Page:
I don’t know if anyone can call themselves a deep down, true blue nerd if they haven’t tried Dungeons & Dragons. It doesn’t necessarily have to be your thing, but I can’t imagine being part of the geek community and never wondering what it would be like to play. It’s such an integral part of so many of the geeky joys we have today – board games, video games, fantasy books and films… Once you’ve played, it’s difficult to conceive of all these things existing in the same way without D&D.
Fantasy was my first geek love. Though now I enjoy reading everything from scifi to game lore to comics (and “normal” books besides), fantasy fiction grabbed me before anything else ever really had a chance. I remember devouring Mercedes Lackey and Anne McCaffrey books long before I even had a concept of all the different genres of fiction (I assure you I’ve moved on to some better fantasy). So obviously when I learned about Dungeons & Dragons, I was intrigued. A way to place yourself inside the fantasy world? What could be better?
Unfortunately, the first time I ever really got to try D&D, it was as a 13-year-old idiot. My best middle school friend’s older brother magnanimously allowed us to play with him and his D&D buddy, and I showed him why he really shouldn’t have bothered. Put on the spot with older kids I didn’t know, nerves overtook me and I acted out in the only way I knew how – by trying to be funny. Of course, as I was 13 and an idiot, this strategy flamed out spectacularly. I didn’t play again for 15 years.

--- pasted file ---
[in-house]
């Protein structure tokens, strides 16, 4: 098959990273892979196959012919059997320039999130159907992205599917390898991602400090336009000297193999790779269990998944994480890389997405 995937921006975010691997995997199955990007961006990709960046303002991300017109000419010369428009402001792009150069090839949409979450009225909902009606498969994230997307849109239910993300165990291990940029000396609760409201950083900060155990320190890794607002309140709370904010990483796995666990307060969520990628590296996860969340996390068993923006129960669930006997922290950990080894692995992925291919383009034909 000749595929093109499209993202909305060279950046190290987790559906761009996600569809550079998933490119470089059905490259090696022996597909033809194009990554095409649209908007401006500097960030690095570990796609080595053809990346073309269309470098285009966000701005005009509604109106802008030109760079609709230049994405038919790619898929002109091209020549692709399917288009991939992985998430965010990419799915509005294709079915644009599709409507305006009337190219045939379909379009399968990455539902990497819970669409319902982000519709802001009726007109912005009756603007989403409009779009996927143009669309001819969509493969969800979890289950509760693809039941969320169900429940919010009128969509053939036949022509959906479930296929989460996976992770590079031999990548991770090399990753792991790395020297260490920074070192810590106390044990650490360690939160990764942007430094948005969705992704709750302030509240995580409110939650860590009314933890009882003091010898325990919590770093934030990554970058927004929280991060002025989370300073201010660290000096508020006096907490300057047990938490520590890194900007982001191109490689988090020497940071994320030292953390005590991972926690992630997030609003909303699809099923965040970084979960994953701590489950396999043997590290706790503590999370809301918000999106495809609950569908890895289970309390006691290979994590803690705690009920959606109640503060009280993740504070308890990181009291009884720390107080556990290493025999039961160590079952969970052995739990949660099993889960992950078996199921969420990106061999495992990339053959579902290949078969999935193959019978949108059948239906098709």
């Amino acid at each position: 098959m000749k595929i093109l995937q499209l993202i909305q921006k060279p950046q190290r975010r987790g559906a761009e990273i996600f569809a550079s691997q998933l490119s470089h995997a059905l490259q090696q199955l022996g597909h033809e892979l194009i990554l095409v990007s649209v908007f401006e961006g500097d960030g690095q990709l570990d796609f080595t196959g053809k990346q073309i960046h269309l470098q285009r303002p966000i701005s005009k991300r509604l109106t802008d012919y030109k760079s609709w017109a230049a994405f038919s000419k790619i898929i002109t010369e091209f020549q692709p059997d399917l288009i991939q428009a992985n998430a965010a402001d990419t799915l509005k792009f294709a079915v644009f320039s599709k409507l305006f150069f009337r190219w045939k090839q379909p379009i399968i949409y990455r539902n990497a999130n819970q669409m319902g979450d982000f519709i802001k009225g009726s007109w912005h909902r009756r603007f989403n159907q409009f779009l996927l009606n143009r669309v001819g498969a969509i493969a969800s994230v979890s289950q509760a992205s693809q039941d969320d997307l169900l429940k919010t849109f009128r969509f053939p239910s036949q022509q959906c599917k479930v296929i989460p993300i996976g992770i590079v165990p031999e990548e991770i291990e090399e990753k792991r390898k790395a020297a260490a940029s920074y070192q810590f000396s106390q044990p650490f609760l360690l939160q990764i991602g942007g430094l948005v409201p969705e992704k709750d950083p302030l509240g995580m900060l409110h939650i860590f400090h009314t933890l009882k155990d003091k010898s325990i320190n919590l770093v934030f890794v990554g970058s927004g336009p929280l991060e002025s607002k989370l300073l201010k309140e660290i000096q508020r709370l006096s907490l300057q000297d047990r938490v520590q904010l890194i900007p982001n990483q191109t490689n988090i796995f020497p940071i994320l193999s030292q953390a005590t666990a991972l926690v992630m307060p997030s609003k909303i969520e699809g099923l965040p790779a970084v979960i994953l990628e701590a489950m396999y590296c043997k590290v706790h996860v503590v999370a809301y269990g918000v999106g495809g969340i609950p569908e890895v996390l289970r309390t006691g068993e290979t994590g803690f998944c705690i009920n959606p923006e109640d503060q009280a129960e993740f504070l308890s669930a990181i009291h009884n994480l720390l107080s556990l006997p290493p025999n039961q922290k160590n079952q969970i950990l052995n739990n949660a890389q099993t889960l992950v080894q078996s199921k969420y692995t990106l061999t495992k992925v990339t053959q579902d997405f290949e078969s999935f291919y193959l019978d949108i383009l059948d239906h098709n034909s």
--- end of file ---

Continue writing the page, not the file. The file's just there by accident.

About a year and a half ago now, one of my high school friends discussed his desire to start a game. I had been searching around Meetup groups to try and learn how to play (with no success, as most people weren’t overly keen to school a newbie), and my husband was intrigued as well. Somehow, we cobbled together a few more friends and started to play.
And here we are – a year and a half later, and we’re all addicted. Or, at least, my husband and I are addicted. After a brief tutorial campaign, we created original characters, and have been journeying through our DM’s brilliantly created custom campaigns ever since. Our bookshelves now sport multiple D&D books and nearly 200 dice, to say nothing of spell cards, figurines, and notebooks full of our adventures. Every Sunday we play, and get to escape from the mundane for a few hours into a world of magic.
Or, at least, we used to play every Sunday. Lately life has been severely getting in the way. A spate of illnesses took down our crew one by one as 2015 closed and 2016 began. I attended a function today that monopolized my afternoon. And in February, weddings and conventions knock out at least two of our special Sundays. What’s a girl to do? I miss my little gnome druid and her hedgehog companion, Mr. Prickles. I miss fighting dragons. I miss that sweet, sweet loot. I miss it all!
Honestly, I am suffering here. There’s just something special about getting a D&D group that really works together. I’ve done a few games here and there since joining this group, and the chemistry just isn’t the same. There’s a real sense of trust we have – and a real sense that these adventures really have happened, and we really did get it done to make it through! Obviously I know that sounds ridiculous, but these people are my party, man! And I miss them.
Hopefully next Sunday the adventure can restart… otherwise I may be in real trouble.